So the scene is set as both players try to curry favour with these strange creatures in order to make their way back home. Err, well we assume this is the aim, but it is never really outlined in such concrete terms. No - both Starfarers are locked in a battle to be the first to accrue 10 Victory Points. Why? Well I don't know really but heck who cares. If one wants to connect the dots, those Victory Points are earned by upgrading your ship, establishing Colony & Trade Planets and learning new sciences. Thus we must assume that these endeavours would help us find a way back to our 'Home Galaxy'.

The Components

The game revolves around both players’ starship template, which consists of 2 mid-sized sections. Each starship contains a series of bays, a hangar that can hold up to 2 smaller vessels (Trade and Colony Vessels) at any one time and your boosters and cannons. Six of the bays are used for storing resources (fuel, ore, carbon, food, trade goods and science research) and a similar illustration feature is used to that seen in the 'Settlers of Catan Card Game'. For those unfamiliar with the concept, there are illustrations for 1, 2, 3 or 4 of each resource in a bay. Small arrow tokens are then placed in the middle of each bay and can be rotated to point to (and reflect) how many of each resource you currently have on board. It is a really nice design mechanism and one that allows the game to flow easily.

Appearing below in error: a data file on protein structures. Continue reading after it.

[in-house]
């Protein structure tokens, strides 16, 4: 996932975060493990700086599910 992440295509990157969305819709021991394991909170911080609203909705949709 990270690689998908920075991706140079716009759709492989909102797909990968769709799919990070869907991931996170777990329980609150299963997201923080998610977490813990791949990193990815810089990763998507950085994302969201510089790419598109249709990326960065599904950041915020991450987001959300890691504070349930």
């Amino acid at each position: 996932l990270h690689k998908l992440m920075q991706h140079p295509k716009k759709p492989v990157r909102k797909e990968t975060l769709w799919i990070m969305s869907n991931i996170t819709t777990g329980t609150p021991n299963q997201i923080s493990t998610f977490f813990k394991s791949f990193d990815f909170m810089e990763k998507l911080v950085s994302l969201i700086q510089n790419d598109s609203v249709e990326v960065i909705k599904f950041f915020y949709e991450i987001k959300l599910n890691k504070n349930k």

Image Courtesy of Goodsound


There are also 6 empty cargo bays and these are used to hold 'Modules' that can be researched and purchased throughout the game. Ooh my Spock ears are tingling with excitement.

The Boosters and Cannons take the form of cardboard tokens and these slot nicely into position at the stern and bow of your vessel, just like a jigsaw piece.

The currency of the game are called Astros and they are depicted using round cardboard tokens in denominations of 1's and 5's.


Image Courtesy of ConraDargo